If there's room to place the seat higher, that will help too. When kneeling in my Merlin II, I find that it really helps my comfort to extend my ankles so my toes point toward the rear of the boat. That's more comfortable in any boat, but particularly in one where the seat height is limited. In my canoes which have a higher seating position, I actually like to flex my ankles and place the balls of my feet firmly against the hull, especially for harder paddling or maneuvers, but for comfort, it's nice to point my toes toward the rear. With heavy boots, extending the ankles so the toes point back isn't always possible, but with most paddling boots, it works fine. If you are barefoot, get a second kneeling pad to place under your feet whenever using that toes-pointed-back position, or get a bigger kneeling pad that extends beneath the seat.

Know just what you are talking about
I have a Yellowstone Solo which is very similar to your Argosy. I’ve paddled a buddy’s Argosy with the adjustable seat, so I know just what you are talking about.

The seat in my Yellowstone is in a similar position to yours - high in the boat with a slight pitch down in the front. I kneel with my butt resting on the front edge of the seat, knees wide in the boat, toes pointing straight back - weight is spread evenly between the knees and butt. I’ll sometimes side back and rest my butt on the seat just to change positions, but I find it less stable since it shifts my weight from my kneels back to my butt. Without toe blocks, I don’t think there is any reason to point your toes down, unless it is to change position and give your ankles a break.

Took a while for my body to get used to kneeling – especially my ankles. Now that the muscles are stretched out a bit, its easier, but I still change positions often to give my body a break. To me, that’s the big advantage of a canoe.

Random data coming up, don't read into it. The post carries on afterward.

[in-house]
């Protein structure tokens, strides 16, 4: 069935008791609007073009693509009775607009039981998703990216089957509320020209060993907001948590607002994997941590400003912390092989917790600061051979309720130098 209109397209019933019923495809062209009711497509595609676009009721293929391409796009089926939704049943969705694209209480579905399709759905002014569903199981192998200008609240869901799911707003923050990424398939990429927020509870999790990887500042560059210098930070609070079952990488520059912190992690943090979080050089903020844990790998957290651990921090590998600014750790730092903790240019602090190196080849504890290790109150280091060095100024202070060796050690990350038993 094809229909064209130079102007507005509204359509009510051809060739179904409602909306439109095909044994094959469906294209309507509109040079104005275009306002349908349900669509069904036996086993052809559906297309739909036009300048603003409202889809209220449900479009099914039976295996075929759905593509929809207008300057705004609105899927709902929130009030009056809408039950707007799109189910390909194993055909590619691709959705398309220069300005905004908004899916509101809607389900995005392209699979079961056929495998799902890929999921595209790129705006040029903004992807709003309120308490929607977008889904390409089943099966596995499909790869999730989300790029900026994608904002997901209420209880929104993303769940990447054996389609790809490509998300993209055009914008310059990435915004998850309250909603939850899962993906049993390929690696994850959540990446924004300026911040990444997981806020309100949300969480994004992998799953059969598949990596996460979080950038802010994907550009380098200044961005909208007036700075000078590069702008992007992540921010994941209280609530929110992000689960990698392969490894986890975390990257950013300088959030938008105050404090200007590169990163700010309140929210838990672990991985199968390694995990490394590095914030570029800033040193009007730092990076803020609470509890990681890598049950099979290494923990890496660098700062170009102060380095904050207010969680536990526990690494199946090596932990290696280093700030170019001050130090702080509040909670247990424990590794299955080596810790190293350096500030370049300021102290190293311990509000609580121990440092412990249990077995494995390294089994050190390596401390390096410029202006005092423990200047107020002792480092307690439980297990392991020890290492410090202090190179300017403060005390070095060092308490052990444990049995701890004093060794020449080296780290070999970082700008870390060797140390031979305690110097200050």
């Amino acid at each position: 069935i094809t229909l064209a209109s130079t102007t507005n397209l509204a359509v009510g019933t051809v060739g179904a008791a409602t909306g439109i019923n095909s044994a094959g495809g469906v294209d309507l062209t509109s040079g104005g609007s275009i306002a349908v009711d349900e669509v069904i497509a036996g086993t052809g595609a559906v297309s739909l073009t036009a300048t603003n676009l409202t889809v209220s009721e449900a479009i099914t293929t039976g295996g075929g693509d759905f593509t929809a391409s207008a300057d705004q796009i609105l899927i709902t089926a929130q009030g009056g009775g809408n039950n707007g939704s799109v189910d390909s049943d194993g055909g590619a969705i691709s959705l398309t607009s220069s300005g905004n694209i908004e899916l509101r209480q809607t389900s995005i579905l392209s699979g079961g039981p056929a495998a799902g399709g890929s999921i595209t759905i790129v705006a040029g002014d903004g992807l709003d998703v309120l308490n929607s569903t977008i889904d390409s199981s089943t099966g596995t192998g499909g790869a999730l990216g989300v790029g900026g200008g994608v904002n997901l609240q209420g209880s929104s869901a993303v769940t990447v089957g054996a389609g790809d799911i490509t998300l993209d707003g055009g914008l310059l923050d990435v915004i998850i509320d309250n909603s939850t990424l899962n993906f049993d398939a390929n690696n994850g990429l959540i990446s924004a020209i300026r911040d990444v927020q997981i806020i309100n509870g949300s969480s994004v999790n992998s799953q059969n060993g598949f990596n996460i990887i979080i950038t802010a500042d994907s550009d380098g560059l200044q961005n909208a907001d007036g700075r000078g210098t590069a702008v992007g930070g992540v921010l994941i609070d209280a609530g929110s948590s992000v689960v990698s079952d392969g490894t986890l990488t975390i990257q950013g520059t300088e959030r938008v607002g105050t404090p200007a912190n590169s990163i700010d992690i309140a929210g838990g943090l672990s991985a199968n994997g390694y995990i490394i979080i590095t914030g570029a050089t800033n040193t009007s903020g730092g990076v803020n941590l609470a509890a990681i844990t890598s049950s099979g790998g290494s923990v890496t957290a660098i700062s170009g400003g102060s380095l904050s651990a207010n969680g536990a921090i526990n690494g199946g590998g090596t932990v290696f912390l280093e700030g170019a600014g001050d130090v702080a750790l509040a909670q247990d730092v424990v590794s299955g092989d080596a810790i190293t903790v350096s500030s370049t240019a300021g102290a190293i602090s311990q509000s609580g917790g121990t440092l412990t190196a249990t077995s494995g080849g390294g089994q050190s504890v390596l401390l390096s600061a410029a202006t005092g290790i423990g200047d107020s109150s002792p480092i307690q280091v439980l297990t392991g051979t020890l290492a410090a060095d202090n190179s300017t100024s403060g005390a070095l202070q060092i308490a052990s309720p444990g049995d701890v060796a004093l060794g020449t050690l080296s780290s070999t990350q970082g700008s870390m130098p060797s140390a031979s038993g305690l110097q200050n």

ankle blocks!..
Pick up some foam for ankle/shin blocks…will help a lot…but not always useful in making space between seat edge…knees…and lower leg. That’s why I usually use an modded ww_pedestal to sit on while paddling…and use the webbed seat as simply a resting place.


My solution…

– Last Updated: Aug-03-08 12:03 PM EST –

I own & paddle an Argosy.
I have my seat set in the same position you do when using that particular canoe.
I spend at least 85% of my time in the kneeling position.

My solution: Make a $100.00 investment in your future paddling comfort. Buy a Cooke Custom Sewing Kneeling T pad, and a padded seat pad from them. Check them out on their web site.

If you have other canoes, they will work in those just as well as they will in the Argosy. If you take care of them, they will last for years & years. If they last for 10 years, you will have invested 10 bucks per year to improve your comfort while paddling.

How much would you pay for one or two meals when you eat out?